You don’t even know what I’m talking about yet but right, up front, I’m joking.
Customers may wonder if there is an air conditioner which is as expensive to install as a central air system, but still uses the same big clunky boxes as window ACs like some air conditioning Reese’s Peanut Butter Cup? Thankfully, yes there is. The ductless mini split air conditioning systems combine unattractive wall mounts with excitingly expensive installation fees. Hooray!
Like I said, I’m joking. Somewhat. Ductless split systems can be more expensive to install and have historically been dogged with less than aesthetic room fixtures (they got better). However, they do have real benefits in terms of space, efficiency, and ease of zoning.
What is a Ductless Split System
A ductless split air conditioning system like many things is right there in the name. It is an air conditioning system split between the indoors and out which does not use ducting to move cold air.
Side note: See this article for the basics of how air conditioning systems work.
The condenser is outside the building and evaporators/circulating fan units are installed in each room that will be cooled. Instead of ducting moving cooled air through the house, electrical wiring and lines with refrigerant connect the interior and exterior units. There are considerable advantages in eliminating the bulky, inefficient ducting.
Ease of Installation – While I compared central systems with window ACs mostly, here I’ll focus on comparing ductless systems with fully ducted central systems. In this phase, ductless systems are easier to install.
Normal central air systems have either an exterior condenser with an interior evaporator hooked to a duct network or a combined system in an interior mechanical room (connected to the ducts).
Ductless split systems eliminates all the duct work but has multiple interior mechanical installations. So you’ve added some mechanical complexity but eliminated a ton of bulky ugly aluminum tubes.
Cost of Installation– For the same reason mentioned above, we have the opposite result. A ductless split air conditioner eliminates the bulky aluminum ducting. Less expensive! But replaces it with an evaporator/fan unit in every room. Much more expensive!
In 2011, the DOE estimated that ductless split systems cost up to 30% more than a comparably sized standard central system (allowing for regional variations and contractors).
Cost of Operation – While the individual units can vary in efficiency ratings, ductless system present some major conceptual gains over standard central systems.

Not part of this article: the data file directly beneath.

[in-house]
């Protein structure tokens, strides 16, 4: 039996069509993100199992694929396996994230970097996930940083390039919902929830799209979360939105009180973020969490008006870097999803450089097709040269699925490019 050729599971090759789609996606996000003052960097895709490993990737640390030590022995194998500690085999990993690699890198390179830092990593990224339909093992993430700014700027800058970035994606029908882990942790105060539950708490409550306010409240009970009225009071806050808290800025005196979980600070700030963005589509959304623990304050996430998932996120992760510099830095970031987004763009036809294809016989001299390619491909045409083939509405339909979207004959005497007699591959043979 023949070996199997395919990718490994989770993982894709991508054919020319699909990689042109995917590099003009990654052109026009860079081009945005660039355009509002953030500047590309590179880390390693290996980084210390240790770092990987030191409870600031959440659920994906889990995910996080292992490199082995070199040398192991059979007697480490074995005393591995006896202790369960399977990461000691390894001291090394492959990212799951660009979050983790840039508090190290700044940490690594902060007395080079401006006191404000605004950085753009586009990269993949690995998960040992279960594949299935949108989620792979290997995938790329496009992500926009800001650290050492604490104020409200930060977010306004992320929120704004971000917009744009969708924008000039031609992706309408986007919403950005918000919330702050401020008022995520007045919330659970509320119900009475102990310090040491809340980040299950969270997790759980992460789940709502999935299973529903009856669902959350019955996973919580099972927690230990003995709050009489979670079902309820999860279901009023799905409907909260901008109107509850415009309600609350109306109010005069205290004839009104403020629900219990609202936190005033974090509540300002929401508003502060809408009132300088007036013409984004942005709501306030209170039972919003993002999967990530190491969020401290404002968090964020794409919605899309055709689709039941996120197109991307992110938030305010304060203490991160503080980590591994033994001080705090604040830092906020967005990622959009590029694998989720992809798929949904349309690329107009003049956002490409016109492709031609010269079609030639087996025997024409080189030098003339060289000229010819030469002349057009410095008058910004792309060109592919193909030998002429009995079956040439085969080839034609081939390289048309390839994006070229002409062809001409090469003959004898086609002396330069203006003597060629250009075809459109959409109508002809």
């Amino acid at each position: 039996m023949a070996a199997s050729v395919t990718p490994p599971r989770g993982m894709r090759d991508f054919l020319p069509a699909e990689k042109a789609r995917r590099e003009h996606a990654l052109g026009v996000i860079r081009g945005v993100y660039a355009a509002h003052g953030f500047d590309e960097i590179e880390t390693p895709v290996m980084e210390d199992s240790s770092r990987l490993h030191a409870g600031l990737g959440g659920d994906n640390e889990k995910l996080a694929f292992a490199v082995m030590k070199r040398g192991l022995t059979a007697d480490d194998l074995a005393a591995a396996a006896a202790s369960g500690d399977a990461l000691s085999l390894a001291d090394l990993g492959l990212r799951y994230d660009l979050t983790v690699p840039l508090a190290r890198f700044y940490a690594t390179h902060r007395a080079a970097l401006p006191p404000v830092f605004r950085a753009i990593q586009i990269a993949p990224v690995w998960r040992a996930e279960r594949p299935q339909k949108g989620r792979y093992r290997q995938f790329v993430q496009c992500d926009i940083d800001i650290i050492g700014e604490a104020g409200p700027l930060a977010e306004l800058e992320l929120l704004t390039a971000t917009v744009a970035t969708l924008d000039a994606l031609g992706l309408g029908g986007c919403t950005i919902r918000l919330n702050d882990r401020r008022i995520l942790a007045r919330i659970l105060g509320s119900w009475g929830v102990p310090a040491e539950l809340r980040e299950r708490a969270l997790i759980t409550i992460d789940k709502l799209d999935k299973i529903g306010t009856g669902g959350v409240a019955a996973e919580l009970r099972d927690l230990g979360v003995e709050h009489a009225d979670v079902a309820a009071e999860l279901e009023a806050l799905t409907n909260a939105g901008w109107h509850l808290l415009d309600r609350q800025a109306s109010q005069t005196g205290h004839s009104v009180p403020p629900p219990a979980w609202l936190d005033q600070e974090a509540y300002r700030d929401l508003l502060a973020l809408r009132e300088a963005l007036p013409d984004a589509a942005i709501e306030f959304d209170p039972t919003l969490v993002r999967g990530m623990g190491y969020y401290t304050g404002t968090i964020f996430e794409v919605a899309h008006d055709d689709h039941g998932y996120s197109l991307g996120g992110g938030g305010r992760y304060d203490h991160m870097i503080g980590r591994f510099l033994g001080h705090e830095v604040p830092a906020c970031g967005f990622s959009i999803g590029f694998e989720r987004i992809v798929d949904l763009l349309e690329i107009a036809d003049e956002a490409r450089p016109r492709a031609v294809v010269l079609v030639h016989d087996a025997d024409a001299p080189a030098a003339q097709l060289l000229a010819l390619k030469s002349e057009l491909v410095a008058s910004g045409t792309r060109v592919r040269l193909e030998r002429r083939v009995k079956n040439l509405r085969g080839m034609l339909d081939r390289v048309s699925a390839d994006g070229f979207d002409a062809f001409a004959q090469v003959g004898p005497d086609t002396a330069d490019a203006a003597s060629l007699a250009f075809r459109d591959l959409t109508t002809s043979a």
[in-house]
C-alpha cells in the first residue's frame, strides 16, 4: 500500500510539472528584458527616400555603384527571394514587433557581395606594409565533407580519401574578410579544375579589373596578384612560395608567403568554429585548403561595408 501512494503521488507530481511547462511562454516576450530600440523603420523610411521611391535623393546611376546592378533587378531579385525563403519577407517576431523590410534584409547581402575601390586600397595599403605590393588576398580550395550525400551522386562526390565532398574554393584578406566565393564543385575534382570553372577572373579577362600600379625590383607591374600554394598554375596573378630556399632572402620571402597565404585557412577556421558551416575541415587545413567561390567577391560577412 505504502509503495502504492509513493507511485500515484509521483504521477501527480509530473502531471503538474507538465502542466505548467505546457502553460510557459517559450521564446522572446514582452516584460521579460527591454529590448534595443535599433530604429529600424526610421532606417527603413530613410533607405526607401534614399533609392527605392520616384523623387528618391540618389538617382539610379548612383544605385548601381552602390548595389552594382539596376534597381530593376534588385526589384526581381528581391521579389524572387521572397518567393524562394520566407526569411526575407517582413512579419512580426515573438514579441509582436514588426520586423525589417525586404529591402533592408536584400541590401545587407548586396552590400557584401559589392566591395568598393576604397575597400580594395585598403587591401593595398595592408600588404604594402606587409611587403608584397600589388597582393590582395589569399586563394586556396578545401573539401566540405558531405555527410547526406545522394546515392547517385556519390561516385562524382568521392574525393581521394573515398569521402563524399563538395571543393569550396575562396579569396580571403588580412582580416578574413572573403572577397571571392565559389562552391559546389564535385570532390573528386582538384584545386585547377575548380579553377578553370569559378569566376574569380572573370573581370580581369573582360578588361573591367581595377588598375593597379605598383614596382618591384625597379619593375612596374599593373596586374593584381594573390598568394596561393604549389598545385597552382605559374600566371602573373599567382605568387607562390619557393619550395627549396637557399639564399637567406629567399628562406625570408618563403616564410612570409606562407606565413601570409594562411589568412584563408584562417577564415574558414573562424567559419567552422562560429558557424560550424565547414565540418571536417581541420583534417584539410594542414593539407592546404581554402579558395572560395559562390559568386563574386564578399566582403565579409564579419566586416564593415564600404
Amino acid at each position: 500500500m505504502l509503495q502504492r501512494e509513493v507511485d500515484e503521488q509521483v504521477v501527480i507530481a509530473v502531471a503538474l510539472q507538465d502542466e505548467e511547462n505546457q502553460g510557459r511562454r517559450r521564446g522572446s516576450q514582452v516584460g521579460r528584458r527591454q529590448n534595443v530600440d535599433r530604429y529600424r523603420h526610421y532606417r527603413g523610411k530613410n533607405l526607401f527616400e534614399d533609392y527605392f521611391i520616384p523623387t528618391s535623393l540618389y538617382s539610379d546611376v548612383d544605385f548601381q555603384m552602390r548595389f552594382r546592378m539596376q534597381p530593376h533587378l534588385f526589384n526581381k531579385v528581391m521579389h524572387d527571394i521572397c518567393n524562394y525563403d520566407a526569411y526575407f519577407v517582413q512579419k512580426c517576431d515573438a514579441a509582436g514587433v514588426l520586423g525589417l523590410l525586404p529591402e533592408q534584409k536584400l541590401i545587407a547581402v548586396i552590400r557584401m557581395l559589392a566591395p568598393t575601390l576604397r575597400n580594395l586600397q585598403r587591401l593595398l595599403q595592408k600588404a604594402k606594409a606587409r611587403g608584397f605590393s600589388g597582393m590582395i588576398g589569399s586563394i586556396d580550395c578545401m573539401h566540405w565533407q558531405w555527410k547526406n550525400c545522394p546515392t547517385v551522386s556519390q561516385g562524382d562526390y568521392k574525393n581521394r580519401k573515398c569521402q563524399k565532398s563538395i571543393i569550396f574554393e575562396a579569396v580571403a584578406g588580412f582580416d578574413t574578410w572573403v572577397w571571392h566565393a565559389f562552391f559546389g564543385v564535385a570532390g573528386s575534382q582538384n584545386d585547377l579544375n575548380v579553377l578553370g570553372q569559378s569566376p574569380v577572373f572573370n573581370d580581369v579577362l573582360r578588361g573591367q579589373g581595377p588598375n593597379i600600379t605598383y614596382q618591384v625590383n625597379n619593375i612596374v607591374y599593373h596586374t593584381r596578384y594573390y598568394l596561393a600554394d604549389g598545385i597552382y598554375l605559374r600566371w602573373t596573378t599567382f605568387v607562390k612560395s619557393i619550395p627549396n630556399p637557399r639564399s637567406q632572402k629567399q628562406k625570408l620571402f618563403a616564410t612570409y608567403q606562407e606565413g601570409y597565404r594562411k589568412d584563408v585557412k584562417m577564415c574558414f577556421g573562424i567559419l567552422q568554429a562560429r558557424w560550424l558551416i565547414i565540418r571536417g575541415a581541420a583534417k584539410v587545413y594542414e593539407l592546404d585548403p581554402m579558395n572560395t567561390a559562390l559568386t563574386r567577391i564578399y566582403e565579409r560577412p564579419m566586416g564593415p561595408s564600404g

First is that air ducts are a notoriously inefficient way to move cooled air. Leaks and poor insulation can significantly elevate energy use. Heat is absorbed into the ducts, forcing the air conditioner to work that much harder.
The second plus is that the AC controls of a ductless split system can change by room very easily. Newer duct systems have some ability to do this, but split systems can be programmed by room, allowing the target efficiency of a window unit.
Efficiency– Efficiency closely parallel’s cost of operation for the same reasons. Having multiple room units increases the mechanical complexity and electrical components but eliminating the duct work enormously improves the transport of the cooling load. The room units can be controlled individually, allowing the homeowner to zone and program by room. This targeted cooling that gives window mounted ACs and ductless split ACs their advantage in use.
Cooling Capacity – Like central air systems, ductless split systems can be scaled up a considerable size. Unlike standard central air systems, the evaporator/fan needs to be sized per room rather than for the whole building.
The individual cooling units need to be properly sized, centrally located in the room and hopefully easily accessible for cleaning and maintenance and that it matches the room’s aesthetic.
This creates some challenges compared to standard central systems that are sized for the entire building, a much simpler task.
Space– Ductless split systems take up much less space since they eliminate the duct work. Simple enough. Ducted systems usually run their ducts through either the basement or attic. This avoids gobbling up too much living space but exposes the ducts to unconditioned air if outside the insulation. (with the potential for condensation).
Ductless split systems connect the interior evaporator/fans with the exterior condenser via electrical and coolant lines. These can be run through interior walls, insulated and generally kept out of sight.
Noise– Ductless systems take a bit of a knock here. Where a central system could locate it’s mechanical bits far away from prying human ears, the ductless system locates the fan/evaporator in the room being cooled. Where standard systems can be so quiet, homeowners can forget to turn them off vs. fans in the room.
Zoning– Because the electric controls can be attached directly to the room unit, ductless systems can be easily and flexibly zoned.
Ductless mini split air conditioning systems are more expensive and the cooling units can be not so attractive. But if cooling costs are a concern, the efficiency advantages can make the investment worthwhile.